NuMeCan U1241 


TGFβ signaling, Glutathione homeostasis & Innovative therapies in Cancer 


Team description



    The Team TGTC gathers basic researchers and hospital practitioners with a common interest and complementary expertise in hepatocellular carcinoma (HCC), intrahepatic cholangiocarcinoma (ICC) and pancreatic ductal adenocarcinoma (PDAC). These are aggressive cancers with rising incidence, poor prognosis and limited therapeutic options. Tumor onset and progression are associated with drastic changes in the tumor microenvironment modulating key signaling pathways which contribute to carcinogenesis, and high intracellular glutathione (GSH) content promoting cancer cell survival and proliferation.


The general objective of the team is to better understand changes in the tumor microenvironment and their impact on tumor cell biology to provide new therapeutic orientations in cancer. We explore this issue by using two paradigms, namely the TGFβ signaling and GSH homeostasis. In this context we aim at better characterizing the contextual determinants that shape the TGFβ pathway in normal and cancer cells to provide a rationale for efficient targeted therapies using TGFβ inhibitors. Notably, we explore the role of novel effectors and regulators of the TGFβ pathway in cancer, including long non coding RNA. We also address the contribution of the cystine/glutamate xCT antiporter in the intracellular levels of cysteine, the main limiting factor in GSH biosynthesis, in normal liver and HCC and the role of the GSH homeostasis in tumor cell survival and growth.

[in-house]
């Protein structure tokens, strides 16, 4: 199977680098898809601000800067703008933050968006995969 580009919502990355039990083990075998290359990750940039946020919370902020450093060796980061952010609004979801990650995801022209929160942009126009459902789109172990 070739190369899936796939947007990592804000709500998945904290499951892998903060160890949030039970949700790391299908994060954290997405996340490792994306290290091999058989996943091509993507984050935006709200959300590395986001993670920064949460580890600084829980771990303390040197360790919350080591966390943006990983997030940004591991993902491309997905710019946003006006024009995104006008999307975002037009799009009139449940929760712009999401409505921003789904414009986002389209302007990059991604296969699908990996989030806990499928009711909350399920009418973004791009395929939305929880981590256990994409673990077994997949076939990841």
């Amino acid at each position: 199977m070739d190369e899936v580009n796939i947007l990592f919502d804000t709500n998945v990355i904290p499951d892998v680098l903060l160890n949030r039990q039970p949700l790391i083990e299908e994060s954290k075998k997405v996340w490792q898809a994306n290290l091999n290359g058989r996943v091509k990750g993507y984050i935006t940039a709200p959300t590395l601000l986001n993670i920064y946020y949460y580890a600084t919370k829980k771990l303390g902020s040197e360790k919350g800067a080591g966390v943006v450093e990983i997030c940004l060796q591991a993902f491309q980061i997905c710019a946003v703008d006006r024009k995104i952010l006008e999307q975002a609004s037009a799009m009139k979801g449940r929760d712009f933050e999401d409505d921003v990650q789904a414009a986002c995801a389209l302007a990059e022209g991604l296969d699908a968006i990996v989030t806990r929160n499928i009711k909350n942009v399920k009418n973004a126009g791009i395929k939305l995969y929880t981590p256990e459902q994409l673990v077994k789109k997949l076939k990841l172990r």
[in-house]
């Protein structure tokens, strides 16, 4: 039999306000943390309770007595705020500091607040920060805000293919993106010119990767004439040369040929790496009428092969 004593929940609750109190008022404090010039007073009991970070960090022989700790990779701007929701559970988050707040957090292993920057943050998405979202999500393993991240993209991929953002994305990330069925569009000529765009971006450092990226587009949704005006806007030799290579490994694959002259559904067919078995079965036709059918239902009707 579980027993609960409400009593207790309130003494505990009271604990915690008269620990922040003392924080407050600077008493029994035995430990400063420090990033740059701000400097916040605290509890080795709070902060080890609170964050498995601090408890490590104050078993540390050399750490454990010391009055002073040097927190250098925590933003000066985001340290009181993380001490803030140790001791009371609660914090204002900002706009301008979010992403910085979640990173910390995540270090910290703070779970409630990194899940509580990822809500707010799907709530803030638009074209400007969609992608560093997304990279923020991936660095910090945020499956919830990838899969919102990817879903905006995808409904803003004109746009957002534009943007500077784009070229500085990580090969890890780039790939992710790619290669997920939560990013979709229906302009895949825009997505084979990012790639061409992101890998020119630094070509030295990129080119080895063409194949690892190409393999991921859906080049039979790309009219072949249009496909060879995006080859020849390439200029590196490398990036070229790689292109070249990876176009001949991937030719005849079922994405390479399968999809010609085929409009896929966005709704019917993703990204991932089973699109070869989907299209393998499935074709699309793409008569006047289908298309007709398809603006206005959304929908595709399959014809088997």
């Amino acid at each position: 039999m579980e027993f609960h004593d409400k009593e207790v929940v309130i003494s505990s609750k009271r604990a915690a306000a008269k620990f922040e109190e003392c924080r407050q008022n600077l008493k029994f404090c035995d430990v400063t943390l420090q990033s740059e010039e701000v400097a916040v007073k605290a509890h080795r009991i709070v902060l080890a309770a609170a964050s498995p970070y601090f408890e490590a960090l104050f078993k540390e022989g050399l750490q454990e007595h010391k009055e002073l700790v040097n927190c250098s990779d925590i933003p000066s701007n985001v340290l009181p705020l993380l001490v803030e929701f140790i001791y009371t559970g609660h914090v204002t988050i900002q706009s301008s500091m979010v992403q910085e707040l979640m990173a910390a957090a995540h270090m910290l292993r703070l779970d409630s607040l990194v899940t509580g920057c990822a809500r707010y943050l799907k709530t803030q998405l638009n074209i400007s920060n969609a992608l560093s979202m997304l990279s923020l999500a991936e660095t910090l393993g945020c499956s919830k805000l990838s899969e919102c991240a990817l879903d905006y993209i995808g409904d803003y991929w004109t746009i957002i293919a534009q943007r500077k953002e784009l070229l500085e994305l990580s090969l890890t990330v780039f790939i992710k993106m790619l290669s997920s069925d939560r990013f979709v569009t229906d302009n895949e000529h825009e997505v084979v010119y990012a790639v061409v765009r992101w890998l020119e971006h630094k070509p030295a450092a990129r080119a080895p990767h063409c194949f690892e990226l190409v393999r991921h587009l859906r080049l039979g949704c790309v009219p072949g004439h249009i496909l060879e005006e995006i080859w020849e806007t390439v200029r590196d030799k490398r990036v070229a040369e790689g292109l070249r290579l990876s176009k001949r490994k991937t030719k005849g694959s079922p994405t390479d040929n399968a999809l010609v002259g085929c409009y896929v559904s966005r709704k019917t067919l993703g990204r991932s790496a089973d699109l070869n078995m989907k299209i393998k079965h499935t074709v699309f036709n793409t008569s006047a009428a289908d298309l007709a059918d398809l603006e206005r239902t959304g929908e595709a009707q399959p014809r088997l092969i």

At a translational and clinical level, our objectives include: i) the identification of non-invasive companion biomarkers for targeted therapies and prognosis biomarkers, ii) the evaluation of new clinical approaches to prevent tumor recurrence and iii) the development of synthetic nanovectors for tumor drug delivery, in collaboration with the National School of Chemistry in Rennes, and metabolic radiotherapy.


TGFβ signaling, immunity in liver & pancreatic carcinogenesis:

- S. Dooley (Heidelberg Univ., Germany) 

- W. Mikulitz (Cancer Res. Institute, Vienna, Austria)

- Gomez-Quiroz (Mexico City)

- C. Perret & H. Gilgenkrantz (Cochin Institute, Paris)

- A. Herbelin (Inserm U1082, Poitiers)

- P. Jeannin (U892, Angers)

- E. Scotet (U892, Nantes)

- V. Gouilleux (UMR CNRS 7292, Tours)

- L. D. Malka (Gustave Roussy, Villejuif)

- J.M. Phelip (CHU St. Etienne) 

- J.F. Blanc (CHU Bordeaux)

- J. Bridgewater (Univ. College London, UK) 

- T. Meyer (University College London, UK)

- B. Sangro (Univ. Clinic, Pamplona, Spain)

- O. Farges & N. Benderski (Bichat-Beaujon hospital, Paris).


Role of GSH and cardiolipins in hepatic cells:

- S. Servais (INSERM U1069-Nutrition Croissance et Cancer, CHU Tours) 

- A. Rébillard (laboratoire M2S, ENS Cachan, Campus de Kerlan, Rennes).


Vectorization & metabolic radiotherapy:

- S. Guillaume (Institute of Chemistry, CNRS UMR 6226, Rennes) 

- T. Montier (Inserm U1078, Brest)

- N. Noiret (ENSCR, UMR CNRS 6226, Rennes)

- R. Lebtahi, (Beaujon Hospital, Paris)

- F. Hindré & F. Lacœuille (Univ. Angers, UMR INSERM 1066)

- J.P. Benoist (Univ. Toulouse, SPCMIB UMR CNRS 5068)

- J.M. Chezal & E. Miot-Noirault (Univ. Clermont-Ferrand, UMR INSERM 990)

- C.H. Malbert (INRA, Plateforme Ani-Scans UR1341 ADNC, St Gilles)

- S. Huclier-Markai (Arronax, St Herblain) 

- A. Shinto (Coimbatore Hospital, India)

- C. Chiesa (Milan Hospital, Italia)

- R. Salem (Northwestern Univ., USA)

Place - Find us

NuMeCan U1241

Hôpital Pontchaillou

35033 Rennes